6 Tips for Getting Better Sleep While Traveling

Vacations are a break from everyday stressors such as your job or other responsibilities. You might assume that this break would mean that you will get a great night’s sleep. But when you’re traveling, you are away from your routines and your bedroom, which can lead to difficulty sleeping.

The accommodations might have a bed or pillow that isn’t comfortable. You could have some other issues with your room, which might be too bright or noisy. Traveling to another time zone also could lead to sleep troubles. We asked experts for tips to improve your sleep while you are traveling so you can enjoy your vacation and feel rejuvenated at the end of it.

1. Prepare for jet lag

If your trip is in another time zone, you might experience jet lag or fatigue from not adjusting to the new time zone. “Even just an hour time zone difference can be disruptive to people’s sleep,” says W. Chris Winter, M.D., 50, a neurologist and owner of Charlottesville Neurology and Sleep Medicine, a sleep clinic in Virginia that offers sleep consultations and sleep studies. The author of The Sleep Solution: Why Your Sleep Is Broken and How to Fix It explains that as you age, it’s possible you will be more sensitive to jet lag.

If you know that you are going to travel to a different time zone, you can help your body adjust to the change by using light or time devices about a week before you travel. Winter says if you use glasses with blue light at certain times throughout the day before you travel and at your destination, that will help you adjust to the new time zone. Shelby Harris, a clinical psychologist and director at Sleepopolis, a website with comprehensive sleep-industry information, suggests using apps that will help you adjust to new time zones before you travel. “Five or six days in advance, adjust your bedtime and wake time so it’s easier for you to sleep once you get there,” she says.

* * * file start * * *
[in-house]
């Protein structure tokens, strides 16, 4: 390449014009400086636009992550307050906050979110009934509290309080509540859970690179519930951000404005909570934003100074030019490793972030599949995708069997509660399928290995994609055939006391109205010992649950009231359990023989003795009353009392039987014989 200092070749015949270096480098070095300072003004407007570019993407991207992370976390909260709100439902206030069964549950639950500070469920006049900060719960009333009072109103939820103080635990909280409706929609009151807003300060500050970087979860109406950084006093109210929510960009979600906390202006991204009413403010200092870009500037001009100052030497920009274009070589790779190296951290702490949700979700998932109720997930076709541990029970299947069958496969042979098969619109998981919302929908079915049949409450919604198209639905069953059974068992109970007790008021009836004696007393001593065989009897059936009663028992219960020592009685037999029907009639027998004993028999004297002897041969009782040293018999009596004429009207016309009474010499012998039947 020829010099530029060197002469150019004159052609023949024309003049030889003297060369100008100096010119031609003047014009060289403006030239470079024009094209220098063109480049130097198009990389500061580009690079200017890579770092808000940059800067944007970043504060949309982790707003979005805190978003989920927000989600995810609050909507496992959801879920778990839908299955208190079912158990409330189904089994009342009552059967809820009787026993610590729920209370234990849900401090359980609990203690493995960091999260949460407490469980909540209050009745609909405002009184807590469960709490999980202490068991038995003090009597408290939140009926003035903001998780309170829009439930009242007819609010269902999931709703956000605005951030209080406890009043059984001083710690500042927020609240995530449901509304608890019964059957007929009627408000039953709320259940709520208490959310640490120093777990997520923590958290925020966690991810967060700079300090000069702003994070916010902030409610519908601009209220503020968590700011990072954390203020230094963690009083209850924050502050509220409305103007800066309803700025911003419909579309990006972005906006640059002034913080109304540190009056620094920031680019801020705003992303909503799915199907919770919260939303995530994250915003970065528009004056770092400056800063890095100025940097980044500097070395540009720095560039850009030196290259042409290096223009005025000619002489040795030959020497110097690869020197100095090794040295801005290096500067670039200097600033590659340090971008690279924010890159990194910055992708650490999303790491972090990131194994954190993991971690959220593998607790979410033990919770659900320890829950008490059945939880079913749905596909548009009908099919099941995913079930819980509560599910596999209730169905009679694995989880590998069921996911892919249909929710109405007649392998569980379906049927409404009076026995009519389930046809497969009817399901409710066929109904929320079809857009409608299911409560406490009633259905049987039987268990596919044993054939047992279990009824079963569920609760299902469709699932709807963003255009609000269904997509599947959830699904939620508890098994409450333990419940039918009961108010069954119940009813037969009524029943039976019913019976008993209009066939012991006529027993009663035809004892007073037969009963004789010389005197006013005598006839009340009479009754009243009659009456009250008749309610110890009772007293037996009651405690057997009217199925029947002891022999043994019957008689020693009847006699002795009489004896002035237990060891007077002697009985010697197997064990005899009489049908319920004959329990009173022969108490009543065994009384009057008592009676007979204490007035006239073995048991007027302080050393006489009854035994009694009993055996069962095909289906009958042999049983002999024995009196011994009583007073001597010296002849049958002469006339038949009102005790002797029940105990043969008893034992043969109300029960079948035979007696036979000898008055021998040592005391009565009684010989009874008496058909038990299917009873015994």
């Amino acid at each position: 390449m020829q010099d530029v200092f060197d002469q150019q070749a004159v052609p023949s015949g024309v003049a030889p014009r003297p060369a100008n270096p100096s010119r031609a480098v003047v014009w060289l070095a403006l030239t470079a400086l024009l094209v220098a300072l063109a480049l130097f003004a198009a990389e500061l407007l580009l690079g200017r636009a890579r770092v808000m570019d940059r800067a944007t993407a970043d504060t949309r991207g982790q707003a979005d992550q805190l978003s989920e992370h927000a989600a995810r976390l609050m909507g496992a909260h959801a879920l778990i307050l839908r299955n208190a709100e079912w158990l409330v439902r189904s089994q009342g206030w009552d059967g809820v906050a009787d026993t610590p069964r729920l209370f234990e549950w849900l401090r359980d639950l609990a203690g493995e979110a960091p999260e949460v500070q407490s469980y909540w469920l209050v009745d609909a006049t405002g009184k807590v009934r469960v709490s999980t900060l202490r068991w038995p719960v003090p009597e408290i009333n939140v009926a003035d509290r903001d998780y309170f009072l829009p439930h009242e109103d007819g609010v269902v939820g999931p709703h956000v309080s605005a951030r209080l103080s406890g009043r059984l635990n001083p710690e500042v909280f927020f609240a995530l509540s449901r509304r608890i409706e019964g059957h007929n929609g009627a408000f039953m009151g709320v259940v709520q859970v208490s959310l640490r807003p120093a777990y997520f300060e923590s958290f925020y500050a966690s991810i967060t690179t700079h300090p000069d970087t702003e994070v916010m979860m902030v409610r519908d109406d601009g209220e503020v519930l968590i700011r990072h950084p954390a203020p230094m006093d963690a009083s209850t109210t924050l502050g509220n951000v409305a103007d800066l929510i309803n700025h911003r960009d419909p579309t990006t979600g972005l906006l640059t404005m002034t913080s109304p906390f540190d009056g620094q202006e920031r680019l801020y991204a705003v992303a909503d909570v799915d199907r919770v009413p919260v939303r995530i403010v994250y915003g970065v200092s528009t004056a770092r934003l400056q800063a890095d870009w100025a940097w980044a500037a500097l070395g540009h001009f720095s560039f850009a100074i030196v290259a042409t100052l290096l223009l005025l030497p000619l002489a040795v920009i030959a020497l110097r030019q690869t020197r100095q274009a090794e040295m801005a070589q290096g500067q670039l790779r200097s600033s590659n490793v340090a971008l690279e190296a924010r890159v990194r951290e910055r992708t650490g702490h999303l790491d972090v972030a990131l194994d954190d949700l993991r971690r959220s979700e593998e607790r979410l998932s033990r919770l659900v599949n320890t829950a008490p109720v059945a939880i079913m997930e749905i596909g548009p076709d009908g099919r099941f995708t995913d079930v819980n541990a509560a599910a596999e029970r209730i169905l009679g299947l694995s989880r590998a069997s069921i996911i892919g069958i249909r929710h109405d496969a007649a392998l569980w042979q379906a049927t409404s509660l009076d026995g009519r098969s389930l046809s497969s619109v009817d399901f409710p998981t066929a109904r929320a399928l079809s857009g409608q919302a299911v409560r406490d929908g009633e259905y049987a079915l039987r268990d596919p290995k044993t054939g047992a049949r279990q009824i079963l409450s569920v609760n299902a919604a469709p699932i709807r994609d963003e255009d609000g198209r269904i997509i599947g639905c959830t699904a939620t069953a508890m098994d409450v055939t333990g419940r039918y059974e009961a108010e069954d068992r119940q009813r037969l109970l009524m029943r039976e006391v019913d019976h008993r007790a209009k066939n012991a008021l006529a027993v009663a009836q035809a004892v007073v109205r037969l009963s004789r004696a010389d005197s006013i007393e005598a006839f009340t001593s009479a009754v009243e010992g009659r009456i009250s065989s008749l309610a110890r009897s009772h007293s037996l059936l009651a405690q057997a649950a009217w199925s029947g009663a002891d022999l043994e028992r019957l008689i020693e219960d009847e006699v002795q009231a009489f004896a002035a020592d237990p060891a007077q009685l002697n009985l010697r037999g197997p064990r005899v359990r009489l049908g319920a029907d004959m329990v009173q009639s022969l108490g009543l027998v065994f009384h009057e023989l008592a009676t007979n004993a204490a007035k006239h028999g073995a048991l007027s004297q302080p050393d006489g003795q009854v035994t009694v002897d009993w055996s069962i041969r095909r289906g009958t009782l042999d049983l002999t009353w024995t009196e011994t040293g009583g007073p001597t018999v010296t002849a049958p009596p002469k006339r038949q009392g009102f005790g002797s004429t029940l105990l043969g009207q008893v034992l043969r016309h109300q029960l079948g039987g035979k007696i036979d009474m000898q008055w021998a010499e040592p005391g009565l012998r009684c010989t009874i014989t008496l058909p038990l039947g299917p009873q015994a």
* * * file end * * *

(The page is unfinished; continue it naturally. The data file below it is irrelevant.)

2. Pack comforts from home and other sleep items

If you can, pack your own pillow, blankets or other items that help you sleep at home and will help you adjust to your vacation accommodations. You already know these items are comfortable, whereas a hotel pillow might be too hard or soft. Plus, the scent of your items might help you feel relaxed. “We need that feeling of comfort and relaxation to be able to fall asleep and stay asleep,” says Lauri Leadley, 57, the founder and president at Valley Sleep Center, a sleep health management clinic in Arizona.

Some other items you might want to pack are a night-light, noise machine or earplugs, and a sleep mask. Harris says she always travels with her “old-school sound machine.” If you don’t have one, she suggests asking at the hotel to borrow one, or you can download a sound machine phone app. She also recommends using earplugs or noise-canceling headphones.

For more tips on how to achieve better sleep when traveling, from AARP, CLICK HERE.

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